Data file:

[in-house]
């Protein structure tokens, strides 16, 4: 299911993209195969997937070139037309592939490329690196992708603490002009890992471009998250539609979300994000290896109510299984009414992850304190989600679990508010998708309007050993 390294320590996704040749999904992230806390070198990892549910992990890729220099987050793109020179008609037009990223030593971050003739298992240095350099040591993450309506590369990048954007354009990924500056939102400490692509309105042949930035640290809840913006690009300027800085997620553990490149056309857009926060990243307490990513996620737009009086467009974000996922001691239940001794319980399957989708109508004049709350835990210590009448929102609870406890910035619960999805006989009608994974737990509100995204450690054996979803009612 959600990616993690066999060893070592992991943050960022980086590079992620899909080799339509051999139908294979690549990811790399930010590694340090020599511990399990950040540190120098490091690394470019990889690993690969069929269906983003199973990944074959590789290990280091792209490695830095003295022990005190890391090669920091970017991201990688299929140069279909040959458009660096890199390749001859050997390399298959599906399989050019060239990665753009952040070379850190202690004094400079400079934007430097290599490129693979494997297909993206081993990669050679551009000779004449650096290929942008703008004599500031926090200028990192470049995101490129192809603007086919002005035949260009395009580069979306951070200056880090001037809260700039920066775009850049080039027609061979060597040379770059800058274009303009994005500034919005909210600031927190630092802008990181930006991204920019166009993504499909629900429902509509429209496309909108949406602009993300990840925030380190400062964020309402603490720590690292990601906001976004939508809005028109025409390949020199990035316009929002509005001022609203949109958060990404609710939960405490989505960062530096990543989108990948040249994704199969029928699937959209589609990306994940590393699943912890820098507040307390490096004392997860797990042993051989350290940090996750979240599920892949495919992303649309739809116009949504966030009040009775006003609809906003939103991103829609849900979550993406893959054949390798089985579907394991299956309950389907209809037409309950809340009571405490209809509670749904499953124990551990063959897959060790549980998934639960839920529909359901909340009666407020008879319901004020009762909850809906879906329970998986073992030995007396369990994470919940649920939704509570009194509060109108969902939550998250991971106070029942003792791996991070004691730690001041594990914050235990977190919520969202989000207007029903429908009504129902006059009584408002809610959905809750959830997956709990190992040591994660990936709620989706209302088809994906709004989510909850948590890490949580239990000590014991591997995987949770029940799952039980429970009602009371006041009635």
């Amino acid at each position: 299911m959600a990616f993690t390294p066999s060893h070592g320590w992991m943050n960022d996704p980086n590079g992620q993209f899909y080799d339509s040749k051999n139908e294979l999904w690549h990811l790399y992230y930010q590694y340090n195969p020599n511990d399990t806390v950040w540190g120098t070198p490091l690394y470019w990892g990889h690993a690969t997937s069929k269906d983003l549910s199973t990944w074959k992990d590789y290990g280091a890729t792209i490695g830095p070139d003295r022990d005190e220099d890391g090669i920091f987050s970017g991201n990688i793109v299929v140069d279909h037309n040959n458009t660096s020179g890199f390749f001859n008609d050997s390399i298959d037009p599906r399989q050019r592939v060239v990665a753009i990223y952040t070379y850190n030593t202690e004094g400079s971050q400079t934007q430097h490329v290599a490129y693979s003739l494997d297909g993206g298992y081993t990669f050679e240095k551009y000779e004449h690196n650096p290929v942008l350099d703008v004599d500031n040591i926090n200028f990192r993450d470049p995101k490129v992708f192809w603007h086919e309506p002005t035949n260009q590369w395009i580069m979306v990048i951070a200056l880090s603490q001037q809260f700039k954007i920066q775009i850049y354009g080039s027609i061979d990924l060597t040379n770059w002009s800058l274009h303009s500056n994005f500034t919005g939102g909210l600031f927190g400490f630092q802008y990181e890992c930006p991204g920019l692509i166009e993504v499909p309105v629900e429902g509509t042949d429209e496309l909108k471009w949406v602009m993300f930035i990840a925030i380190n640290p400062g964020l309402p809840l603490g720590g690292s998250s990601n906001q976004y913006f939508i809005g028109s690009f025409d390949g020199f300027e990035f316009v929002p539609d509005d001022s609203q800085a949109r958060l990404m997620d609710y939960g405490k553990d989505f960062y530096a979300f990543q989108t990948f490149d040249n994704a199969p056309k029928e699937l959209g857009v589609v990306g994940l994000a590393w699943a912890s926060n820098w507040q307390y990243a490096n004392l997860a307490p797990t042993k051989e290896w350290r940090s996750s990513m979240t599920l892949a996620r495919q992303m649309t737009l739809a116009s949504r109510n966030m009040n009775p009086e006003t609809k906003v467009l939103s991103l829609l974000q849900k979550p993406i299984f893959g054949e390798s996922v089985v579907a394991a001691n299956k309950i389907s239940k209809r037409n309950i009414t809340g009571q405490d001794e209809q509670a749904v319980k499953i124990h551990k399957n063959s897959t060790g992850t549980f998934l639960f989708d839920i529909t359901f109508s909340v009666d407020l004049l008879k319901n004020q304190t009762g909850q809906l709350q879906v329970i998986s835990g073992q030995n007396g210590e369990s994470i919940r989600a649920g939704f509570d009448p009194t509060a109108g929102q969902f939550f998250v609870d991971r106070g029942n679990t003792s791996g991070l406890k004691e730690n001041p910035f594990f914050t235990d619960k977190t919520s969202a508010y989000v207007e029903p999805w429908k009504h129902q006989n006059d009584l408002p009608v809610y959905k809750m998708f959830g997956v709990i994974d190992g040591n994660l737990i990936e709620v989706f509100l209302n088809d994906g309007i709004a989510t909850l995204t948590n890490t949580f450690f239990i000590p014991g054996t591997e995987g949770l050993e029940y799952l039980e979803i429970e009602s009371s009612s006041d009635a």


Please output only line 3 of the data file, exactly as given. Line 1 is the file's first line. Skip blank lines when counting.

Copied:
């Amino acid at each position: 299911m959600a990616f993690t390294p066999s060893h070592g320590w992991m943050n960022d996704p980086n590079g992620q993209f899909y080799d339509s040749k051999n139908e294979l999904w690549h990811l790399y992230y930010q590694y340090n195969p020599n511990d399990t806390v950040w540190g120098t070198p490091l690394y470019w990892g990889h690993a690969t997937s069929k269906d983003l549910s199973t990944w074959k992990d590789y290990g280091a890729t792209i490695g830095p070139d003295r022990d005190e220099d890391g090669i920091f987050s970017g991201n990688i793109v299929v140069d279909h037309n040959n458009t660096s020179g890199f390749f001859n008609d050997s390399i298959d037009p599906r399989q050019r592939v060239v990665a753009i990223y952040t070379y850190n030593t202690e004094g400079s971050q400079t934007q430097h490329v290599a490129y693979s003739l494997d297909g993206g298992y081993t990669f050679e240095k551009y000779e004449h690196n650096p290929v942008l350099d703008v004599d500031n040591i926090n200028f990192r993450d470049p995101k490129v992708f192809w603007h086919e309506p002005t035949n260009q590369w395009i580069m979306v990048i951070a200056l880090s603490q001037q809260f700039k954007i920066q775009i850049y354009g080039s027609i061979d990924l060597t040379n770059w002009s800058l274009h303009s500056n994005f500034t919005g939102g909210l600031f927190g400490f630092q802008y990181e890992c930006p991204g920019l692509i166009e993504v499909p309105v629900e429902g509509t042949d429209e496309l909108k471009w949406v602009m993300f930035i990840a925030i380190n640290p400062g964020l309402p809840l603490g720590g690292s998250s990601n906001q976004y913006f939508i809005g028109s690009f025409d390949g020199f300027e990035f316009v929002p539609d509005d001022s609203q800085a949109r958060l990404m997620d609710y939960g405490k553990d989505f960062y530096a979300f990543q989108t990948f490149d040249n994704a199969p056309k029928e699937l959209g857009v589609v990306g994940l994000a590393w699943a912890s926060n820098w507040q307390y990243a490096n004392l997860a307490p797990t042993k051989e290896w350290r940090s996750s990513m979240t599920l892949a996620r495919q992303m649309t737009l739809a116009s949504r109510n966030m009040n009775p009086e006003t609809k906003v467009l939103s991103l829609l974000q849900k979550p993406i299984f893959g054949e390798s996922v089985v579907a394991a001691n299956k309950i389907s239940k209809r037409n309950i009414t809340g009571q405490d001794e209809q509670a749904v319980k499953i124990h551990k399957n063959s897959t060790g992850t549980f998934l639960f989708d839920i529909t359901f109508s909340v009666d407020l004049l008879k319901n004020q304190t009762g909850q809906l709350q879906v329970i998986s835990g073992q030995n007396g210590e369990s994470i919940r989600a649920g939704f509570d009448p009194t509060a109108g929102q969902f939550f998250v609870d991971r106070g029942n679990t003792s791996g991070l406890k004691e730690n001041p910035f594990f914050t235990d619960k977190t919520s969202a508010y989000v207007e029903p999805w429908k009504h129902q006989n006059d009584l408002p009608v809610y959905k809750m998708f959830g997956v709990i994974d190992g040591n994660l737990i990936e709620v989706f509100l209302n088809d994906g309007i709004a989510t909850l995204t948590n890490t949580f450690f239990i000590p014991g054996t591997e995987g949770l050993e029940y799952l039980e979803i429970e009602s009371s009612s006041d009635a």